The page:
Investing for feline futures
By Rachael A. Bay
For tigers, visiting your neighbor is just not as easy as it used to be. Centuries ago, tigers roamed freely across the landscape from India to Indonesia and even as far north as Russia. Today, tigers inhabit is just 7% of that historical range. And that 7% is distributed in tiny patches across thousands of kilometers.
Habitat destruction and poaching has caused serious declines in tiger populations – only about 3,000 tigers remain from a historical estimate of 100,000 just a century ago. Several organizations are concerned with conserving this endangered species. Currently, however, all conservation plans focus increasing the number of tigers. Our study shows that, if we are managing for a future with healthy tiger populations, we need to look beyond the numbers. We need to consider genetic diversity.
Genetic diversity is the raw material for evolution. Populations with low genetic diversity can have lower health and reproduction due to ‘inbreeding effects’. This was the case with the Florida panther – in the early 1990s there were just 30 Florida panthers left. Populations with low genetic diversity are also vulnerable when faced with challenges such as disease or changes in the environment.
Luckily for tigers, they don’t have low genetic diversity. They have very high genetic diversity, in fact. But the problem for tigers is that losing genetic diversity happens more quickly in many small, disconnected populations than in one large population. The question is: how can we keep that genetic diversity so that tigers never suffer the consequences of inbreeding effects.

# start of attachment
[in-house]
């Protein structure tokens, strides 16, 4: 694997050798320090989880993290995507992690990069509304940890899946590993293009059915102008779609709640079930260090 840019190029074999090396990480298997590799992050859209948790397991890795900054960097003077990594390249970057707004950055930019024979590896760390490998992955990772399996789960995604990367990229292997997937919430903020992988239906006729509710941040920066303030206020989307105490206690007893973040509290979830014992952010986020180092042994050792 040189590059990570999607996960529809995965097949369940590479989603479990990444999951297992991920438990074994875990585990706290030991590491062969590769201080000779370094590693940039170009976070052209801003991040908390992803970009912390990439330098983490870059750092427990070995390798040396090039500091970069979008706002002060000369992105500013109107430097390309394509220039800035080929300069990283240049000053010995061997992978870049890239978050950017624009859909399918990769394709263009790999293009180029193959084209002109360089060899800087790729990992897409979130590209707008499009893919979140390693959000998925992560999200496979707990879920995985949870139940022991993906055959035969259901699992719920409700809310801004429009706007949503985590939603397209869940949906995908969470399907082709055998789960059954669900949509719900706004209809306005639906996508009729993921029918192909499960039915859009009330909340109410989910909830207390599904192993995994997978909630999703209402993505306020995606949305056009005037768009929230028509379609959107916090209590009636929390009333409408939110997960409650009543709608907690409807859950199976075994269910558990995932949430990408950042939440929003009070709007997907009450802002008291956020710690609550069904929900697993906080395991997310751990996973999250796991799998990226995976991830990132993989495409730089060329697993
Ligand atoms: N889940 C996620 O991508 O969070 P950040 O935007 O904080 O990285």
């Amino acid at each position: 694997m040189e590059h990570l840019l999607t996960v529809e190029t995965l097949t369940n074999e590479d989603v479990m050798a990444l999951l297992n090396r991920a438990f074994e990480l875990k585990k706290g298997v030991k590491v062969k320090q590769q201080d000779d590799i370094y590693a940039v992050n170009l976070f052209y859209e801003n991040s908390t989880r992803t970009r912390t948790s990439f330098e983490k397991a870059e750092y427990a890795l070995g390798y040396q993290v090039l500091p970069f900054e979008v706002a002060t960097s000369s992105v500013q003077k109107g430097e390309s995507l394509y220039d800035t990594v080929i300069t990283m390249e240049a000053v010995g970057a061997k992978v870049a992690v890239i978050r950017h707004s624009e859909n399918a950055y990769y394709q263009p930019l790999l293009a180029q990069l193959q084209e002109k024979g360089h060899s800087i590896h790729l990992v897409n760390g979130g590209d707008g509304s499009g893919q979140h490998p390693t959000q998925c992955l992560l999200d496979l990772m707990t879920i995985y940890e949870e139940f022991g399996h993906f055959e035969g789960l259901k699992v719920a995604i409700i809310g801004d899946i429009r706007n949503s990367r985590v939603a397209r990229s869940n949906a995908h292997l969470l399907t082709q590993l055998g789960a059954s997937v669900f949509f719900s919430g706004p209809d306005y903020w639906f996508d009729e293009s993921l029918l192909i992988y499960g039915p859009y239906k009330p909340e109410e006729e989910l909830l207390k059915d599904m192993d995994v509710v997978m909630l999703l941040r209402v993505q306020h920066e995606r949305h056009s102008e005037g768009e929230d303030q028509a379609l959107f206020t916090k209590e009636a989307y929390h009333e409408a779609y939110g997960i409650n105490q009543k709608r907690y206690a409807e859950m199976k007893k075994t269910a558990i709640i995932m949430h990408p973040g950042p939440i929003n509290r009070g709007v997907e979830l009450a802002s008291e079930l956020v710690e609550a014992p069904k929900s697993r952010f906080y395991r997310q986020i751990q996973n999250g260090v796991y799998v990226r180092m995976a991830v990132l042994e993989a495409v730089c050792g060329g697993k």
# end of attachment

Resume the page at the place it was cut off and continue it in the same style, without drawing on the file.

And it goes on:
We used computer simulations to predict how many tigers we would need in the future to keep the genetic diversity they already have. Our study shows that without connecting the small populations, the number of tigers necessary to maintain that variation is biologically impossible. However, if we can connect some of these populations – between tiger reserves or even between subspecies – the number of tigers needed to harbor all the genetic variation becomes much smaller and more feasible. Case studies have shown that introducing genetic material from distantly related populations can hugely benefit the health of a population in decline. In the case of the Florida panther, when individuals from another subspecies were introduced into the breeding population, the numbers began to rise.
We do need to increase the number of tigers in the wild. If we can’t stop poaching and habitat destruction, we will lose all wild tigers before we have a chance to worry about genetic diversity. But in planning to conserve this majestic animal for future generations we should make sure those future populations can thrive – and that means trying to keep genetic variation.
Rachael A. Bay is a PhD candidate at Stanford University, and co-author of the paper ‘A call for tiger management using “reserves” of genetic diversity’, which appears in the Journal of Heredity.
Journal of Heredity covers organismal genetics: conservation genetics of endangered species, population structure and phylogeography, molecular evolution and speciation, molecular genetics of disease resistance in plants and animals, genetic biodiversity and relevant computer programs.
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Image credit: Tigers at San Francisco Zoo. Photo by Rachael A. Bay. Do not reproduce without permission.